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Module 3 Activity Guide
Phoneme grapheme mapping provides students scaffolded practice matching individual phonemes to the graphemes that represent them to spell words accurately. This activity provides teachers an opportunity to practice the routine for phoneme-grapheme mapping before using it in the classroom.
- Time: 15 Minutes
- Group Size: 2-3 participants
- Copies of phoneme-grapheme mapping routine
- Copies of Phoneme Grapheme Mapping Grid template (DOCX) (can provide multiple paper copies or place copies inside page protectors)
- Colored disks
- Pencils/ Pens OR Dry erase markers
- Word lists
- Distribute materials.
- Review the basic directions and steps for the PGM routine. Remind participants that each box on the phoneme grapheme mapping template represents one speech sound. This may mean multiple letters will go in the box for the grapheme that represents the individual phoneme.
- Each participant will choose a word list representing a phonics skill they have just taught a group of students. Then, one participant will model leading the PGM routine while the other participant(s) in the group act as the students.
- Allow time for each participant to take a turn modeling delivery of the routine.
- Debrief and discuss follow-up questions.
High-frequency word lists are often used in primary grades since these are encountered frequently in early reading experiences. However, not all high-frequency words need to be taught as “sight” words. In fact, many of these words are phonetically regular and can be introduced while teaching the spelling patterns included in the basic syllable types. This activity allows teachers to look critically at popular high-frequency word lists to determine which words contain regular, decodable spelling patterns and which are truly irregular.
- Time: 30 minutes
- Group size: 2-3 participants
- Poster paper, copy paper
- Fry or Dolch high-frequency word list
- Small sticky notes (optional)
- Review the six basic syllable types.
- Have each small draw a grid on a sheet of poster paper, so there are six boxes or columns. Label boxes with the six syllable types (closed, open, Silent e, r-controlled, Vowel Teams, and final stable syllable).
- Label a sheet of copy paper for irregular words (depending on what you choose to call them, this could also be “rulebreakers,” jailhouse words, Outhouse words, etc.)
- Give each group a page from the Fry or Dolch high-frequency word lists. Ideally, each group would have a different list to sort so that as a whole, at least the first 500 high-frequency words are sorted.
- Give each group approximately 25 minutes to sort the words from the high-frequency word list into the corresponding syllable type or the irregular word page. The focus here is discussion and reflection, not perfection!
- At the end of the activity, have groups reflect on the number of words they listed as irregular (needing to be taught as sight or “heart” words) and the words that are fully decodable.
- How does the knowledge that the most common words are Anglo-Saxon in origin help explain irregularities?
- What insight did this sort give you into the way we think about “sight” words?
- How does this activity affect how teams are currently utilizing these types of word lists?
English orthography is predictable in many ways. Having a clear understanding of the common spelling patterns and when to use them can help teachers be more explicit when instructing students. This activity is ideal for participants who would benefit from practice analyzing words to determine how general spelling patterns work to better understand and articulate regularities in English spelling. Make selections based on the needs of your participants.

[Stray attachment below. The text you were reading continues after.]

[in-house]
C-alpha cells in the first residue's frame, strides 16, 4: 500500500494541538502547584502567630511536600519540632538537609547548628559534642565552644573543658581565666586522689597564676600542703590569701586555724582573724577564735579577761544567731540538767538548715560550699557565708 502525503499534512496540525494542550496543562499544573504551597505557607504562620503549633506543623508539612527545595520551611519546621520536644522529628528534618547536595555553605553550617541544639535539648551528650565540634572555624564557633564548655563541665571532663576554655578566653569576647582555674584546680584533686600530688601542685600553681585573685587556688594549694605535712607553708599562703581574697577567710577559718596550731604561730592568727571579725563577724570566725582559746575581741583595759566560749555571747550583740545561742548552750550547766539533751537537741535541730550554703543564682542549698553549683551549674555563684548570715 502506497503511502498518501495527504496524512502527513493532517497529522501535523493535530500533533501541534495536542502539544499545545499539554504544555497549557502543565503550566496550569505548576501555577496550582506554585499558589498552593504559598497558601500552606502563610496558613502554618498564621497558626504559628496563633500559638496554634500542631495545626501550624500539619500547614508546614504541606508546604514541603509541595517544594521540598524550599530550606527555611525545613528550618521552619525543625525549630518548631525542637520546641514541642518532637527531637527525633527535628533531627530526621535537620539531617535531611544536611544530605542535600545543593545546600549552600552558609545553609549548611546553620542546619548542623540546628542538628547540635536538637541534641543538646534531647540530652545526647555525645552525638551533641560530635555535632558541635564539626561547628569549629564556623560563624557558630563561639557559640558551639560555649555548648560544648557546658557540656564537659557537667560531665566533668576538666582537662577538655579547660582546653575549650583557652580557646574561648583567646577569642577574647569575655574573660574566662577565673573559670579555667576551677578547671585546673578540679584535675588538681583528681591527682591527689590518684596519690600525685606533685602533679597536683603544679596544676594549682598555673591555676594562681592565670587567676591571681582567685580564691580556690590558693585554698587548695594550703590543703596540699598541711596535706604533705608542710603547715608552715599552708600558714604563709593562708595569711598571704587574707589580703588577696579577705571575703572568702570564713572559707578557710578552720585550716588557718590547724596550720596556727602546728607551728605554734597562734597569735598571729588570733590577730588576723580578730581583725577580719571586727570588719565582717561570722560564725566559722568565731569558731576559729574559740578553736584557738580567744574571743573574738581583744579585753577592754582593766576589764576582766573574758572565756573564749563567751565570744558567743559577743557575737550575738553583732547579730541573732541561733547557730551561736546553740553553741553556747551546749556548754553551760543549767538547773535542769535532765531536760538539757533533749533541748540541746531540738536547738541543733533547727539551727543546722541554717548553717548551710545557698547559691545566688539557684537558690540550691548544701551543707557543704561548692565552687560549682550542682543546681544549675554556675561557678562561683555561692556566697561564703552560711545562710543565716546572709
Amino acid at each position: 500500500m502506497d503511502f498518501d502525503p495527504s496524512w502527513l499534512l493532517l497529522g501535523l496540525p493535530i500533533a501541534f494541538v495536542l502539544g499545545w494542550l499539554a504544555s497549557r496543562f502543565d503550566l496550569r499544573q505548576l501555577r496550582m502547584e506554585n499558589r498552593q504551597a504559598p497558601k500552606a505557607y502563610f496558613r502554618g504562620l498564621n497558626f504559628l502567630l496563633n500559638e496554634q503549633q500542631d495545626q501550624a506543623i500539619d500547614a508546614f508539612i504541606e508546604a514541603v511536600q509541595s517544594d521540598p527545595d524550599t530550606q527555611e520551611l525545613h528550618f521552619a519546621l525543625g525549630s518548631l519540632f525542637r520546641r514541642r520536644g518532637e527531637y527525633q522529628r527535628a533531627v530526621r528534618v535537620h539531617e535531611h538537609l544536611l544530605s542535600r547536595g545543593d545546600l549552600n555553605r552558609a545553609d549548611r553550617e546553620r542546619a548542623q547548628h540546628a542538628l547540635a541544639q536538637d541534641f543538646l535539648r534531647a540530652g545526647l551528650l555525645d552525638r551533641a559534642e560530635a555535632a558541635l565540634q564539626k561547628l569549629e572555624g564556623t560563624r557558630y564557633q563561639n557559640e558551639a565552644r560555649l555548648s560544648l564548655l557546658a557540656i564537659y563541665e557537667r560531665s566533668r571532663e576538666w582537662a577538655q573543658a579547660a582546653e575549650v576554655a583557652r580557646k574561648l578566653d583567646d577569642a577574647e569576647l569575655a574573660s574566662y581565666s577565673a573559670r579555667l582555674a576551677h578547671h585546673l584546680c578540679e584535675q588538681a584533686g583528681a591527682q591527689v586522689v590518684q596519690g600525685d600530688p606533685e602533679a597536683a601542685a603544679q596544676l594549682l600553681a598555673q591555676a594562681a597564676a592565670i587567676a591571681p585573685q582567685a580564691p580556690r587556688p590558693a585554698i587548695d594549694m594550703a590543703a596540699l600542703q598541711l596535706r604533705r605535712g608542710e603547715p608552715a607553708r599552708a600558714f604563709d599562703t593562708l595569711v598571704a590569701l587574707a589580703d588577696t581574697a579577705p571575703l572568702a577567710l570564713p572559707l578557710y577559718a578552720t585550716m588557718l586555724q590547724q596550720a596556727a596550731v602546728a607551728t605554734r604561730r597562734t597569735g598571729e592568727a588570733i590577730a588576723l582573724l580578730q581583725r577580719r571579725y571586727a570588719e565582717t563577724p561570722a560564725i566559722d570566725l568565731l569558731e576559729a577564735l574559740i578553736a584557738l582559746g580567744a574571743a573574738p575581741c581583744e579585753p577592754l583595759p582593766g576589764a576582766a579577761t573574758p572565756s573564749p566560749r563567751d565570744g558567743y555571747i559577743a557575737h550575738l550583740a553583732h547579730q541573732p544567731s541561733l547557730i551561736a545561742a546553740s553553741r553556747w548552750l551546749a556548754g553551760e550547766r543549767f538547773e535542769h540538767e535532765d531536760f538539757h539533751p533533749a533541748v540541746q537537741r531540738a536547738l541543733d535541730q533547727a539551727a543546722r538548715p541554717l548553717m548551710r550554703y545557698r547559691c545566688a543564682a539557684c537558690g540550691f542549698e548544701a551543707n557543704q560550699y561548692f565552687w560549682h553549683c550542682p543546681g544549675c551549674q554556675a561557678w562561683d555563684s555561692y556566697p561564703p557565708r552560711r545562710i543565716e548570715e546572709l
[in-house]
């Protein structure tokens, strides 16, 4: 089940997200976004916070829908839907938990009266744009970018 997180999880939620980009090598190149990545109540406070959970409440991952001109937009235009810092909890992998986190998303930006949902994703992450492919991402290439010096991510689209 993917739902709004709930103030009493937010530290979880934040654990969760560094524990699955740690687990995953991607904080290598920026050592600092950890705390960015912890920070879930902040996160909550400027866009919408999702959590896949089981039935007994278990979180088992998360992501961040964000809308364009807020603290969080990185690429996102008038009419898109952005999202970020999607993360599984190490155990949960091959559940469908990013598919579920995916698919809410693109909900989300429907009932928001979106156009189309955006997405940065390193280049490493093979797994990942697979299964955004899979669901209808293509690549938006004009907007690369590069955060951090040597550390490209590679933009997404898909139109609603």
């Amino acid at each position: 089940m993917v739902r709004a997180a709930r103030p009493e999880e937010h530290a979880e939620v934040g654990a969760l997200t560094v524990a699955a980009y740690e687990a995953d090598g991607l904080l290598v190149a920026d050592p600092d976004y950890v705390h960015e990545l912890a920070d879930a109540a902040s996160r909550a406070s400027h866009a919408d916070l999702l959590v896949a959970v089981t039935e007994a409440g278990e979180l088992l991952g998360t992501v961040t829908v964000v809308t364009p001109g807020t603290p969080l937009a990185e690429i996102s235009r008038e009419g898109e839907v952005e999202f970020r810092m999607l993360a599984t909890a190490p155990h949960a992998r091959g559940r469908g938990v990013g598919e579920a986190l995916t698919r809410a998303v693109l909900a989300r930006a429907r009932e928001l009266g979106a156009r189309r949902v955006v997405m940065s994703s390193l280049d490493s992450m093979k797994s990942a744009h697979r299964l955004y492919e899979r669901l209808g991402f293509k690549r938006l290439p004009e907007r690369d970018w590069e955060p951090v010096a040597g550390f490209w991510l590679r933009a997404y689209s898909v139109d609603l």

- Time: 5-10 minutes per sort
- Group size: individual or pairs
- Word lists for sorting based on common spelling patterns (select one, or give each group a different sort)
- Scissors (if participants will cut out; can also be prepared in advance)
- Sticky notes
- Hand out word sort lists for the chosen sort (or sets of words pre-cut)
- In pairs or individually, have participants sort the words by spelling pattern to determine what the rule is for using the pattern in English spelling. Example: sort words by the spelling pattern for the end sound /ch/ spelled -ch or -tch.
- Once the rules are determined, use sticky notes to label each group of words with the rule indicated by the consistent spelling pattern. (Each word list may include words that don’t fit the rule; have participants discuss the reasoning for the exceptions and label them as “rulebreakers”).
- Ask participants to summarize their sort and what they determined to be the rule for each spelling pattern. Allow time for discussion and questions.
(A brief explanation of the spelling generalization for each sort is provided with the What's the Rule? (DOCX) packet).
About the Review Activities' Guide:
The activities detailed in this guide were compiled to complement the training in scientifically and evidence-based reading instruction provided through the Colorado Department of Education by Public Consulting Group (PCG). Options for activities are intended to review content and strengthen learning from the modules in the training and are listed in the Facilitator Guide. Some activity options include links to resources needed for the individual activity. Each optional activity consists of a materials list, approximate time required and group size recommended, and steps to completing the activity with participants.